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Republican Policy Committee faces tough task crafting 2022 agenda

The Republican Party hasn't had a policy agenda in many years. The chair of the Republican Policy Committee intends to change that. I wish him luck.

Republican Rep. Gary Palmer recently made headlines by seeking credit for the bipartisan infrastructure package in his Alabama district, failing to note that he voted against it.

But that's not the only notable thing about the GOP congressman. Palmer, a member of the far-right House Freedom Caucus, is also the chairman of the House Republican Policy Committee. And as the conservative Washington Times reports, the Alabaman hopes to use this position to show voters that his party can offer governing solutions.

The Alabama Republican is chair of the House Republican Policy Committee, making him a point man for the GOP's issues conversations. It was a conversation the party lacked in the 2020 election, when President Trump ran a largely issue-less campaign, relying on his force of personality and asking voters to judge his record over the previous four years — and to leap at the chance to stick it to his naysayers.... Mr. Palmer seems intent on making sure Republicans have concrete ideas to take to voters next year, when Mr. Trump won't be on any ballots.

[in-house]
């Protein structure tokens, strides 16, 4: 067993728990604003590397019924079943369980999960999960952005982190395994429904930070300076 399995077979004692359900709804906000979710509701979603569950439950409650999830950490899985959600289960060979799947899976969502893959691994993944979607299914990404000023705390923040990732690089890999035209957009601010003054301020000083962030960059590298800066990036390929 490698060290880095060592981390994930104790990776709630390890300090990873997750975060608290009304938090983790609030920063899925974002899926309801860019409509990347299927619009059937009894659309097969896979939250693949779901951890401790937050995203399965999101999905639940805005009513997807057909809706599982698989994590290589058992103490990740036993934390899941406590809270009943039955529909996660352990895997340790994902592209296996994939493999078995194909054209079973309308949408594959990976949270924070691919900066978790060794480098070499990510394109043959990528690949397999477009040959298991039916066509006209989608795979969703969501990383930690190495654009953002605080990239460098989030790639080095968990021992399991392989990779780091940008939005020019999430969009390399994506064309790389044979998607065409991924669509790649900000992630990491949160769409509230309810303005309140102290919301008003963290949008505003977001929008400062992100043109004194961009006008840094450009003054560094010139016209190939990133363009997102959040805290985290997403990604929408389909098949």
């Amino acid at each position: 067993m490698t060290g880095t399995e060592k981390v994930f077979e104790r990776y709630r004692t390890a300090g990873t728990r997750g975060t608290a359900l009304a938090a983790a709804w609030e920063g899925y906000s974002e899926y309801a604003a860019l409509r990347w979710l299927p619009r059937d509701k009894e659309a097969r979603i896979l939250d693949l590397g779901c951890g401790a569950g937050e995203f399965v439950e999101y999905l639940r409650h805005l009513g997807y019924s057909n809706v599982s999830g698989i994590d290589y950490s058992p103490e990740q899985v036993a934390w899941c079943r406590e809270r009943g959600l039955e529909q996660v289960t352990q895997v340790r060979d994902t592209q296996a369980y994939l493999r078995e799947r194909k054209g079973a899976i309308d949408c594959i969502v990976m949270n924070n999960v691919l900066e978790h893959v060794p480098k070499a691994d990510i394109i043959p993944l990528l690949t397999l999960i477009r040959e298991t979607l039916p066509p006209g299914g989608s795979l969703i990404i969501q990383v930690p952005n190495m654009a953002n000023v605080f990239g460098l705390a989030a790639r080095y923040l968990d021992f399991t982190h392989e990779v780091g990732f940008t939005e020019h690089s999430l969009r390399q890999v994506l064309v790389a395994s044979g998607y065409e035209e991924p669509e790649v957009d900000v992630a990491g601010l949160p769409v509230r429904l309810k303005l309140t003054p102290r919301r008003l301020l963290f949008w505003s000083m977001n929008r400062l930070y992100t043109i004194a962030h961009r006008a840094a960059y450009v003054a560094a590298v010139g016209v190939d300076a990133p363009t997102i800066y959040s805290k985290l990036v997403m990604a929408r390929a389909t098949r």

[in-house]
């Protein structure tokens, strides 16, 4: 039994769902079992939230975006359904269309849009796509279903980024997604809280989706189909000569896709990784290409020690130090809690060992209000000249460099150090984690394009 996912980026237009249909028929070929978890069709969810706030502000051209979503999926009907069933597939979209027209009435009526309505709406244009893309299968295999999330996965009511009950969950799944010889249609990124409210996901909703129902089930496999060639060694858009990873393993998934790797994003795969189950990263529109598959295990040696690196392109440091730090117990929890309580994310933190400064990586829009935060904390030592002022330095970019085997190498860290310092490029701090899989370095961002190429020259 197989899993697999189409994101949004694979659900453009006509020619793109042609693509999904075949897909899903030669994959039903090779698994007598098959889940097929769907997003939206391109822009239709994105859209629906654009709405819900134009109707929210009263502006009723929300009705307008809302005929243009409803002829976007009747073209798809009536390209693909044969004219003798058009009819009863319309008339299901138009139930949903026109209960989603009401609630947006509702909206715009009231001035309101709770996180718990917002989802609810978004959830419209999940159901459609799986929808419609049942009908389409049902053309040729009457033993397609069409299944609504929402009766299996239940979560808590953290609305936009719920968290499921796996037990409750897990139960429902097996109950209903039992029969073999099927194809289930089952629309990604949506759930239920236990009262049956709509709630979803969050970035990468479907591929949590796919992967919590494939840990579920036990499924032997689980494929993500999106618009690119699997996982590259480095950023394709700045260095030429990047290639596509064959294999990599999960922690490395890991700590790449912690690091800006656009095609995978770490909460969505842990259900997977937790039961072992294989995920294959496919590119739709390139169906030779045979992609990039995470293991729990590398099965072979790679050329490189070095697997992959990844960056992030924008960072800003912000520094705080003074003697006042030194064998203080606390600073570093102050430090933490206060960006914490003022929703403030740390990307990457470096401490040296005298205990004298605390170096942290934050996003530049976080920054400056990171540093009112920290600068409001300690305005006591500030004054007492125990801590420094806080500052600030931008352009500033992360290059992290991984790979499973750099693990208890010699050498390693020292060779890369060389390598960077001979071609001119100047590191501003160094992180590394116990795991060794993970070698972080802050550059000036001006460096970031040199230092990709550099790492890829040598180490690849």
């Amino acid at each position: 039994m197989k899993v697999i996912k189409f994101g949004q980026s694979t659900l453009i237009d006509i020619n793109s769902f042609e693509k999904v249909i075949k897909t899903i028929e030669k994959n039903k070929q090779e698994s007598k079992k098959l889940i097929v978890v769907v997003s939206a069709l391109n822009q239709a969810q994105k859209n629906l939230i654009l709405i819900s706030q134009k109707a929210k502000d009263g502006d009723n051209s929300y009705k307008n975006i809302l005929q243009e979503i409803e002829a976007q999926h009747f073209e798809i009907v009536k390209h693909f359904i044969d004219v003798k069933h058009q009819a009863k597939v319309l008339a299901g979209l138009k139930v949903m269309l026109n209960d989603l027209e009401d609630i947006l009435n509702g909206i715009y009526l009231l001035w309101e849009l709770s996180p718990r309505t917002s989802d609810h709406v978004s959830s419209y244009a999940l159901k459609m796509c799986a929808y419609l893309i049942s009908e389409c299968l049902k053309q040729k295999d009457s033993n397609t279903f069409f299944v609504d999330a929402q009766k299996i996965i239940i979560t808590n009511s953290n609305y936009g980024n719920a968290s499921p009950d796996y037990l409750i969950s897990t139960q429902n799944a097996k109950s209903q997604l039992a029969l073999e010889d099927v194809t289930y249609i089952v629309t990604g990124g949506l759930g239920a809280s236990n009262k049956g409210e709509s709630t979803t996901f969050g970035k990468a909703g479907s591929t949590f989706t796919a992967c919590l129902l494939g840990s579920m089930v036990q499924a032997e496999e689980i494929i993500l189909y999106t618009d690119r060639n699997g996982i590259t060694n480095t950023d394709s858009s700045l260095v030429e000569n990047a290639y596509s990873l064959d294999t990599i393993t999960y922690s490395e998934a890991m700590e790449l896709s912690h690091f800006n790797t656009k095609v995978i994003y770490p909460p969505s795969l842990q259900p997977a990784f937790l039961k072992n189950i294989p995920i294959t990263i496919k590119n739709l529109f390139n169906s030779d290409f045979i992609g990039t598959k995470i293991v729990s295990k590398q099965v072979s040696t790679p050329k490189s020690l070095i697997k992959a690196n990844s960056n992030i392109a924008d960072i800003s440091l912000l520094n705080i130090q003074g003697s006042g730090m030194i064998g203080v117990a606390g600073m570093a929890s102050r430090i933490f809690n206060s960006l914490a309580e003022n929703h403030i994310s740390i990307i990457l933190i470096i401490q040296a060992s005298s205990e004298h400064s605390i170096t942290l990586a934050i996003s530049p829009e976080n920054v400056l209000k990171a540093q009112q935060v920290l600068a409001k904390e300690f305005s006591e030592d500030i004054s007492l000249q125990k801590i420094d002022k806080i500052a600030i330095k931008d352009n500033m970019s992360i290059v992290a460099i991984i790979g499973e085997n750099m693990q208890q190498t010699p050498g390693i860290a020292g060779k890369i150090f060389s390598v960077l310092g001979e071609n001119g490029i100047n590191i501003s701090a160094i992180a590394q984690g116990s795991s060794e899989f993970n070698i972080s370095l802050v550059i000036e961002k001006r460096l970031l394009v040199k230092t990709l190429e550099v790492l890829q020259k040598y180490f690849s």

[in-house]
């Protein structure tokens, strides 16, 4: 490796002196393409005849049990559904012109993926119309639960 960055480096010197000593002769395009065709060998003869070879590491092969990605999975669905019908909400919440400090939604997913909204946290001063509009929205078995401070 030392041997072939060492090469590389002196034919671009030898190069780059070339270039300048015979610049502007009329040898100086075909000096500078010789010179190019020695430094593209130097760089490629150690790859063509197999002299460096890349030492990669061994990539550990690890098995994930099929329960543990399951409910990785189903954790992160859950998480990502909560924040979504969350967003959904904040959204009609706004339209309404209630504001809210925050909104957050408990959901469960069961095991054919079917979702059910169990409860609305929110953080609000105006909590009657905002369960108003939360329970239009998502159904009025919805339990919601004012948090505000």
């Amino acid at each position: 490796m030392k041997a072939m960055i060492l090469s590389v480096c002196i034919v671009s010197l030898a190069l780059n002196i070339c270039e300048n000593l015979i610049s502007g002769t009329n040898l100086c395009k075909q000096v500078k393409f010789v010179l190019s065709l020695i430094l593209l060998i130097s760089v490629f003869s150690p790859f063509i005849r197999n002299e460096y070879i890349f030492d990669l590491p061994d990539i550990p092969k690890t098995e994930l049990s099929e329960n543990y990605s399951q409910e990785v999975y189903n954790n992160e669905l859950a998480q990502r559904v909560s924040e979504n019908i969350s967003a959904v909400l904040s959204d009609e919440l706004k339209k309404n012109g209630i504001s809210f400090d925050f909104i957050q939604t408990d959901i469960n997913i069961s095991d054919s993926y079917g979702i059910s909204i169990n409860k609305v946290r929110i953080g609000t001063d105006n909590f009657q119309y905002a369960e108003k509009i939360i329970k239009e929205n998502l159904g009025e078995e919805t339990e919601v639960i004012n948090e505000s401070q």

Well, that would certainly be a change of pace for a post-policy party that abandoned governing several years ago. (Insert obligatory link to my book here.)

To help bolster his point, Palmer, after complaining about Democratic leaders focusing on the climate crisis, suggested Republicans could present health care ideas that might resonate with voters.

"We're not taking away your health insurance," the GOP lawmaker said. "We're not taking away coverage for pre-existing conditions. What we are doing is going to be of benefit to you."

This, too, would be a change of pace. After all, as recently as a few years ago, congressional Republicans pushed legislation — which actually passed the House — that would've ended coverage for millions of families and punished those with pre-existing conditions. (Palmer was among those voting for it.) Eyeing health care reforms that "benefit" the public would be a welcome shift for the GOP.

Of course, for now, the shift remains theoretical: Republicans started promising to release a health care blueprint in 2009. It's nearly 2022 and we're still waiting. Similarly, Donald Trump spent his entire term assuring the public that the release of his reform plan was imminent. It still doesn't exist.

Maybe it's a new day. Perhaps the Republican Party, which didn't bother to create a national platform last year for the first time since 1854, will come up with meaningful, "concrete" ideas. Maybe GOP lawmakers who've expressed effectively no interest in governing in 2021, will unveil a robust policy blueprint in 2022.

But I'm skeptical, in part because the party long ago abandoned the pretense that substantive policy work matters, in part because other GOP leaders have explicitly rejected the idea of coming up with governing solutions, and in part because if Republicans bundled together some of their vague policy preferences into some kind of 2022 agenda, it'd be filled with unpopular ideas that Democrats would gladly use against them.

That said, I wish Palmer luck anyway.